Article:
St. John's College officials will wait to decide the fate of Maryland's ailing Liberty Tree early next week, after a state-commissioned arborist says whether the 96-foot tulip poplar can be saved.
The 400-year-old tree on St. John's front lawn -- the only survivor of the original 13 under which colonists gathered in the 1770s to incite revolt against British rule -- took a beating last week from Hurricane Floyd.
In the aftermath of the storm, officials of the Annapolis college discovered a 15-foot-long crack down the middle of the tree's trunk and a large branch breaking away toward a nearby dormitory.
Jeff Bishop, St. John's vice president, said Brett Linkletter, the state arborist, examined the tree for 45 minutes yesterday afternoon and will announce his prognosis next week.
"Like everyone else who sees that tree up close, [Linkletter] was awed by its age and surprising health but concerned about the trauma that's been inflicted on it," Bishop said. "He said he needs to study it a little more before he gives us an opinion."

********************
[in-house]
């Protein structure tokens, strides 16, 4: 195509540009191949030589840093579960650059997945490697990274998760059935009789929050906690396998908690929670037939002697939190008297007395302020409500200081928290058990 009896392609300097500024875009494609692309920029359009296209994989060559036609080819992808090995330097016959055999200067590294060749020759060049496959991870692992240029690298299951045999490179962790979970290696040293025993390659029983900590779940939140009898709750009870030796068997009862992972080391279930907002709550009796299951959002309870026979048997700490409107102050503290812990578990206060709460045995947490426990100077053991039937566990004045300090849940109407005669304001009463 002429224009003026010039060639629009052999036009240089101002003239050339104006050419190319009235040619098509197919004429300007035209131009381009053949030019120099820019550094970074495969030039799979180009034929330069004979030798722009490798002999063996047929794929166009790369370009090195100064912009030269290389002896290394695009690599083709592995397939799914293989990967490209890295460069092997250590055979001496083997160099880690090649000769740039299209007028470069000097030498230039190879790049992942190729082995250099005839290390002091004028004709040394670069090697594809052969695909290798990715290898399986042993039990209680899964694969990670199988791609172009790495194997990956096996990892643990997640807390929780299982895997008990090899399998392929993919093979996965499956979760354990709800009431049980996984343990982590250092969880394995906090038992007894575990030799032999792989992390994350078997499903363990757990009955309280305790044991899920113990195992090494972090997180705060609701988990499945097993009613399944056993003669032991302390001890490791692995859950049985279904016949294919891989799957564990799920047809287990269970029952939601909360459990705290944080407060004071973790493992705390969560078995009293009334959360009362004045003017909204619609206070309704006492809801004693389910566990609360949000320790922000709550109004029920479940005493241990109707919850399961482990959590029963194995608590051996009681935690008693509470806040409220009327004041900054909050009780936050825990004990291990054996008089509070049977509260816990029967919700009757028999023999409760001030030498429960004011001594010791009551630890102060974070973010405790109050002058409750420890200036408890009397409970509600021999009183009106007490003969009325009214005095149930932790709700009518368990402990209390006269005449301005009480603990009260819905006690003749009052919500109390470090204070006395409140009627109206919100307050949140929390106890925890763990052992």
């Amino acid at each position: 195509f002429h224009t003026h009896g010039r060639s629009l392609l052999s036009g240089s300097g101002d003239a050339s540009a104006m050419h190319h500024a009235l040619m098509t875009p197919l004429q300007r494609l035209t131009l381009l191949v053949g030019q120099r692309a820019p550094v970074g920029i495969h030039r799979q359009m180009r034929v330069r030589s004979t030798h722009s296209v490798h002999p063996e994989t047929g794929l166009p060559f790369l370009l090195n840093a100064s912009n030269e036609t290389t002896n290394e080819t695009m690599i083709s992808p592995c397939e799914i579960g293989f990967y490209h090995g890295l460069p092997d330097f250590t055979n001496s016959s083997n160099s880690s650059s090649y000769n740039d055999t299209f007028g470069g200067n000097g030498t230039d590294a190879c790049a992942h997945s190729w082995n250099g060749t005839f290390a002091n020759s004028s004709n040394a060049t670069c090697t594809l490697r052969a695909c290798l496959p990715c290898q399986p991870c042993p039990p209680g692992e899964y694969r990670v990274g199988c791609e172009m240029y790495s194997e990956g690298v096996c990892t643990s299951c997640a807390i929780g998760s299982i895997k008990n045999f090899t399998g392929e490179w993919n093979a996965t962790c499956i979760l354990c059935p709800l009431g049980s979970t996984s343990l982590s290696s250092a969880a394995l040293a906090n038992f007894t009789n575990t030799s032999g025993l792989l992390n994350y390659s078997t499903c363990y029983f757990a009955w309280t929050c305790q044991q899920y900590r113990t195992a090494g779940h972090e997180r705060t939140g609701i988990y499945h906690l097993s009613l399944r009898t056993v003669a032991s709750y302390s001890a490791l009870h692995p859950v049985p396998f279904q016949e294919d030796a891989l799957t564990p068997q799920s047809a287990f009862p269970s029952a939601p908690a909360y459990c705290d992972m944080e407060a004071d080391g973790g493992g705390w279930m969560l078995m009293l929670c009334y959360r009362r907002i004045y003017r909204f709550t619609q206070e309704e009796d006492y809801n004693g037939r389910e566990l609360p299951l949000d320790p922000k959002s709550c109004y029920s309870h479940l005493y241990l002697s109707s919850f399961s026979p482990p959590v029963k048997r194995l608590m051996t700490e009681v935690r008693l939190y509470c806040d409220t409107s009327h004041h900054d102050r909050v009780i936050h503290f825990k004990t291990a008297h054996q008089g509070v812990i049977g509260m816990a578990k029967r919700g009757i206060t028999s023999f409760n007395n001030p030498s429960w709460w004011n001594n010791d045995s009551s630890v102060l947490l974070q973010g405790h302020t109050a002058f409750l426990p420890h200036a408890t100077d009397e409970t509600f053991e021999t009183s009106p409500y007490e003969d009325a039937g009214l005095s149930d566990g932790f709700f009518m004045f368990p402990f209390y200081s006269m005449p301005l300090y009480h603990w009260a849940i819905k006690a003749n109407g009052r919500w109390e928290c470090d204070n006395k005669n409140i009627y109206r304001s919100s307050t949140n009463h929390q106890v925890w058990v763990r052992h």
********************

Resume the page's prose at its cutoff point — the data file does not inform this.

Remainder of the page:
Linkletter is the fourth arborist to inspect the tree. The others, summoned by college officials, recommended taking the tree down.
The Maryland Department of General Services sent Linkletter to St. John's after Gov. Parris N. Glendening instructed state agencies to determine how they could save the tree.
Linkletter did not have good news yesterday. Bishop said the arborist discovered the tree's crack had grown to 16 feet.
Bishop said several city and state officials and residents have called to offer help in raising funds for the tree. Some have offered rooms for the six students who were evacuated from the dormitory closest to the broken branch, he said.
"It's wonderful that everyone is trying to help out," he said. "But we're all still anxious."
Pub Date: 9/24/99